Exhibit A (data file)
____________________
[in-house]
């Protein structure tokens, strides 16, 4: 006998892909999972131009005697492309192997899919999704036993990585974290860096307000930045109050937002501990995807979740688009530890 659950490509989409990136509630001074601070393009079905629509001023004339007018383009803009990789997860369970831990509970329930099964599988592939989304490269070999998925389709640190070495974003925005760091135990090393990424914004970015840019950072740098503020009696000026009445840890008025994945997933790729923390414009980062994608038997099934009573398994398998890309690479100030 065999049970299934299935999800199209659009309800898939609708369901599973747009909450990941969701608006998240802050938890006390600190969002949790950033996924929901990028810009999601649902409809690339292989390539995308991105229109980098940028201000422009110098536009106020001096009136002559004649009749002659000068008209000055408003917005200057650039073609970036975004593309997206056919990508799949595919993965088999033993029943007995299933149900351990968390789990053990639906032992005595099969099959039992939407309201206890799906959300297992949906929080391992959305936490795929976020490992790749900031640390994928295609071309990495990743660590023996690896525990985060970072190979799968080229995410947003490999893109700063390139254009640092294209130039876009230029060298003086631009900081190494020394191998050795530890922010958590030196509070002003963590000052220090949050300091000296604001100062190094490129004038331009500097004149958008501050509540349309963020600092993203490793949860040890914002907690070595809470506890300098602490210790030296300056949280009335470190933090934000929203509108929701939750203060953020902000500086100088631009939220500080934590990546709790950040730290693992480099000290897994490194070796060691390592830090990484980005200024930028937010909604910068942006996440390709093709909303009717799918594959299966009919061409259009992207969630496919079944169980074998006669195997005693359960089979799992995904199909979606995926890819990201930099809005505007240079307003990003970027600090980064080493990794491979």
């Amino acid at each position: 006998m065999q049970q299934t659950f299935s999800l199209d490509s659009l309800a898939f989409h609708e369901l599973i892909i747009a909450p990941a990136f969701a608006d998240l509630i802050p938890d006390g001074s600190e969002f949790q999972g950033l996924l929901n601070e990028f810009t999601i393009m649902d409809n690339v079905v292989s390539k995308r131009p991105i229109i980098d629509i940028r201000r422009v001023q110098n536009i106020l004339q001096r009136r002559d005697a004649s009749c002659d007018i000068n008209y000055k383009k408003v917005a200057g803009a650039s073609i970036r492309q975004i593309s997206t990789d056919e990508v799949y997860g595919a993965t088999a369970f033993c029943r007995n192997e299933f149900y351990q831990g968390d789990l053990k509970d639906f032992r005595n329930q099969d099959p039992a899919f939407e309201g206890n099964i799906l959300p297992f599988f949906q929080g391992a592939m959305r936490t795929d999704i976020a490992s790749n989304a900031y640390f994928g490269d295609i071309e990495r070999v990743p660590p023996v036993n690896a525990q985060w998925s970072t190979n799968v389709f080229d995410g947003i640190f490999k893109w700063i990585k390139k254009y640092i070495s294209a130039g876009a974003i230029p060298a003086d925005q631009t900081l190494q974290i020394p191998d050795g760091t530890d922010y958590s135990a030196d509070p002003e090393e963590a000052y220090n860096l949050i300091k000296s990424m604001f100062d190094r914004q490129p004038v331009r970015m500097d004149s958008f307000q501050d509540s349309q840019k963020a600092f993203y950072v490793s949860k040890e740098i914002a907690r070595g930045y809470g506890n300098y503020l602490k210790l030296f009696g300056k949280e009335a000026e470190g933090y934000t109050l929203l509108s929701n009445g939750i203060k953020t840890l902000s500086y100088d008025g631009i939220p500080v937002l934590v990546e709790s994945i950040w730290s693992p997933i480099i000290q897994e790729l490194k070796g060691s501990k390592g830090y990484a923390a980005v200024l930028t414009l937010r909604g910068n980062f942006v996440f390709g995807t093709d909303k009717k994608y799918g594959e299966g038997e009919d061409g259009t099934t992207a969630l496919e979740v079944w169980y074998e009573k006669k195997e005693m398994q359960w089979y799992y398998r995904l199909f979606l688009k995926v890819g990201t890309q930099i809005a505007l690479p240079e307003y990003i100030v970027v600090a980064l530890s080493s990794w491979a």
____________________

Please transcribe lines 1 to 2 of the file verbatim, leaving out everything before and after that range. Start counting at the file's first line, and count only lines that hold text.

[in-house]
């Protein structure tokens, strides 16, 4: 006998892909999972131009005697492309192997899919999704036993990585974290860096307000930045109050937002501990995807979740688009530890 659950490509989409990136509630001074601070393009079905629509001023004339007018383009803009990789997860369970831990509970329930099964599988592939989304490269070999998925389709640190070495974003925005760091135990090393990424914004970015840019950072740098503020009696000026009445840890008025994945997933790729923390414009980062994608038997099934009573398994398998890309690479100030 065999049970299934299935999800199209659009309800898939609708369901599973747009909450990941969701608006998240802050938890006390600190969002949790950033996924929901990028810009999601649902409809690339292989390539995308991105229109980098940028201000422009110098536009106020001096009136002559004649009749002659000068008209000055408003917005200057650039073609970036975004593309997206056919990508799949595919993965088999033993029943007995299933149900351990968390789990053990639906032992005595099969099959039992939407309201206890799906959300297992949906929080391992959305936490795929976020490992790749900031640390994928295609071309990495990743660590023996690896525990985060970072190979799968080229995410947003490999893109700063390139254009640092294209130039876009230029060298003086631009900081190494020394191998050795530890922010958590030196509070002003963590000052220090949050300091000296604001100062190094490129004038331009500097004149958008501050509540349309963020600092993203490793949860040890914002907690070595809470506890300098602490210790030296300056949280009335470190933090934000929203509108929701939750203060953020902000500086100088631009939220500080934590990546709790950040730290693992480099000290897994490194070796060691390592830090990484980005200024930028937010909604910068942006996440390709093709909303009717799918594959299966009919061409259009992207969630496919079944169980074998006669195997005693359960089979799992995904199909979606995926890819990201930099809005505007240079307003990003970027600090980064080493990794491979």